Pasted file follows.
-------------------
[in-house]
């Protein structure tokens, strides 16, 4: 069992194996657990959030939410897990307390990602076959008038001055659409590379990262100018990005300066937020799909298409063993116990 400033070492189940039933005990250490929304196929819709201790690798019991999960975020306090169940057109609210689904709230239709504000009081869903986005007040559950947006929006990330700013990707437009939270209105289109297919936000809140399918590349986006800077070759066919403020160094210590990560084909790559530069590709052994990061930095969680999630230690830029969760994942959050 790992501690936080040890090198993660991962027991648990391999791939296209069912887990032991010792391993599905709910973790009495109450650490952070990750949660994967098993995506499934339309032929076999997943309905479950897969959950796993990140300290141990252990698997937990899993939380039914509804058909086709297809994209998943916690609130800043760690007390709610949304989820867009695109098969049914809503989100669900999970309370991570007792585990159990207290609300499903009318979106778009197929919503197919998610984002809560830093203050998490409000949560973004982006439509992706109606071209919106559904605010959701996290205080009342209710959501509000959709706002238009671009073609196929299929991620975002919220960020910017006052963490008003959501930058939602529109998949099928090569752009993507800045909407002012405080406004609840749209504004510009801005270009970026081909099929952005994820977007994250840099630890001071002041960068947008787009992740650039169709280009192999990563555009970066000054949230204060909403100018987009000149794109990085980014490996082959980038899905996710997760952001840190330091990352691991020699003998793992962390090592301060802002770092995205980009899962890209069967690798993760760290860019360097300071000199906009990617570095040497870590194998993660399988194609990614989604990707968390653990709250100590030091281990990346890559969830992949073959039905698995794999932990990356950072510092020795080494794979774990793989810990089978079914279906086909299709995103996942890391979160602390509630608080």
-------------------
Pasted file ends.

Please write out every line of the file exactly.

[in-house]
């Protein structure tokens, strides 16, 4: 069992194996657990959030939410897990307390990602076959008038001055659409590379990262100018990005300066937020799909298409063993116990 400033070492189940039933005990250490929304196929819709201790690798019991999960975020306090169940057109609210689904709230239709504000009081869903986005007040559950947006929006990330700013990707437009939270209105289109297919936000809140399918590349986006800077070759066919403020160094210590990560084909790559530069590709052994990061930095969680999630230690830029969760994942959050 790992501690936080040890090198993660991962027991648990391999791939296209069912887990032991010792391993599905709910973790009495109450650490952070990750949660994967098993995506499934339309032929076999997943309905479950897969959950796993990140300290141990252990698997937990899993939380039914509804058909086709297809994209998943916690609130800043760690007390709610949304989820867009695109098969049914809503989100669900999970309370991570007792585990159990207290609300499903009318979106778009197929919503197919998610984002809560830093203050998490409000949560973004982006439509992706109606071209919106559904605010959701996290205080009342209710959501509000959709706002238009671009073609196929299929991620975002919220960020910017006052963490008003959501930058939602529109998949099928090569752009993507800045909407002012405080406004609840749209504004510009801005270009970026081909099929952005994820977007994250840099630890001071002041960068947008787009992740650039169709280009192999990563555009970066000054949230204060909403100018987009000149794109990085980014490996082959980038899905996710997760952001840190330091990352691991020699003998793992962390090592301060802002770092995205980009899962890209069967690798993760760290860019360097300071000199906009990617570095040497870590194998993660399988194609990614989604990707968390653990709250100590030091281990990346890559969830992949073959039905698995794999932990990356950072510092020795080494794979774990793989810990089978079914279906086909299709995103996942890391979160602390509630608080």